Politicians in representative democracies often are not able to do what the nation needs for fear of losing the next election. You see, in representative democracies, the implicit message to the people is: “Just vote for us and leave to us to look after your interests and the interests of the country”.
Quite logically, when the situation arises to give people bad news, such as raising taxes to pay for the deficit, the debt, pensions, etc., the politicians do not do that because the rival party often delivers the opposite message; “vote for us, we will reduce taxes, increase pensions, we are not like them, with us life will be wonderful”, etc. The end result is parties engage in electoral wars of beautiful promises and attacks to rivals, nothing about the “elephant in the room”. It is terrible for the long term, but by that time the current politicians have retired.
Judging from the political and economic management of Switzerland, compared to representative democracies, it is obvious the people make better decisions than the politicians, and the system does so in a more cooperative political environment. The system. by reducing the power of politicians, forces conservatives, progressives and others to cooperate. This drastically reduces division and polarisation.
I believe other countries can do what the Swiss do, perhaps even improve Swiss practices.
It is the time for American to execute Madison’s idea: “put in place mechanisms so that the people are given enough time and space to vote on issues taking into account their short term and long term interests”.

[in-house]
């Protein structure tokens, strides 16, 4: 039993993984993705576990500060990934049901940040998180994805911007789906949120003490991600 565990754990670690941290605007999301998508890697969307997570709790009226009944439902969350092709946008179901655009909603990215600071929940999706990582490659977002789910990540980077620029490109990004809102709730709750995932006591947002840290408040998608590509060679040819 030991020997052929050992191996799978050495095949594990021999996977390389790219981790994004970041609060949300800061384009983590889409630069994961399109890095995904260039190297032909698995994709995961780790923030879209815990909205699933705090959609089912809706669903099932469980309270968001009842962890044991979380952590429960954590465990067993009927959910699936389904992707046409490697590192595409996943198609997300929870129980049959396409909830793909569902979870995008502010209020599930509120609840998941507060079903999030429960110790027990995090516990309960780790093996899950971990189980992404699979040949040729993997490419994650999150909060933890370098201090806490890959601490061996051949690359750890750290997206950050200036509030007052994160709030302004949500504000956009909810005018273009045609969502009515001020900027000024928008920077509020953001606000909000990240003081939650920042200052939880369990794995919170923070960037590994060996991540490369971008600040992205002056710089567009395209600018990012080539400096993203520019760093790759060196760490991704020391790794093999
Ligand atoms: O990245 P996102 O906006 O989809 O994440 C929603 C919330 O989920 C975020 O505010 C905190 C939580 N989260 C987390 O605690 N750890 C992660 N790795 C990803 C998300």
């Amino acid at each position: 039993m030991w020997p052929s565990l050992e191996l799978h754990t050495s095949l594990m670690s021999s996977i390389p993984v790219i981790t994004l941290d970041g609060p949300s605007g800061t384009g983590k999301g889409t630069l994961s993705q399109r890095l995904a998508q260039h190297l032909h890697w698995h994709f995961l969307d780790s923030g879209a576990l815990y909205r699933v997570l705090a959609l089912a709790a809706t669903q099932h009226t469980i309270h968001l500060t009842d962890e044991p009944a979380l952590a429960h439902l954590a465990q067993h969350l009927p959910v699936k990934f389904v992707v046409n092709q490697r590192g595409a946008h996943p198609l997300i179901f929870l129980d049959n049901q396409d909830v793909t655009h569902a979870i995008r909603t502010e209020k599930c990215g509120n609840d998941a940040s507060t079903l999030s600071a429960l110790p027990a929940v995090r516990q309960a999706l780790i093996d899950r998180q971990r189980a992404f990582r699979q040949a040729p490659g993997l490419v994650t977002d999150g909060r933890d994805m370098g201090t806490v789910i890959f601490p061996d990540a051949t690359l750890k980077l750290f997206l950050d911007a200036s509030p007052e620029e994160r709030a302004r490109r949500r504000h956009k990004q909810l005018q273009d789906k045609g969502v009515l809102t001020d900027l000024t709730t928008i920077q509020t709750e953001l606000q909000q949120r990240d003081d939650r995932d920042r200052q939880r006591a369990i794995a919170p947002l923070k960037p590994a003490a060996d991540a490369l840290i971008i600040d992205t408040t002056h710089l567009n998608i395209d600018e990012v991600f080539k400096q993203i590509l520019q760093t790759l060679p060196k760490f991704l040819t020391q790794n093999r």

Bringing direct democracy to the US will revitalize all representative democracies; it would be another hugely positive contribution of America to humanity.
Direct democracy will also speed up the collapse of dictatorships. This is because the contrast between real government by the people and authoritarian-totalitarian government, is much stronger than the contrast between dictatorships and representative democracy.
All peoples want to control their destiny, it is as natural for them as for a person to control his or her life. Unfortunately, sometimes the peoples do not believe they are capable, that they need “leaders” to decide for them. Other times those in power do not let the people decide, or do all they can to discredit the idea that the people are able to decide.
The US is the most important representative democracy. That is why it is essential for the World Americans demand direct democracy at the national level now.
The Swiss found what the American Founding Fathers did so good they used the US Constitution to draft their own initial constitution. But in the 1800s, the Swiss added direct democracy to it.
They did it when they saw how their politicians mishandled another pandemic; are we now in a “cosmic coincidence” opportunity with the current pandemic?
The Swiss felt then it was time for the people to be in control. They kept representative democracy, but they inverted the power pyramid; the Swiss people have since the power to stop any policy or law drawn by the politicians. They can also instruct politicians to put in place the policies and laws the people want, including changes to the Constitution.
It is now the turn for Americans to look at the Swiss.
By the way, Swiss direct democracy, which they have in all levels of government, is quite different in crucial details from direct democracy as practised in some of the American states.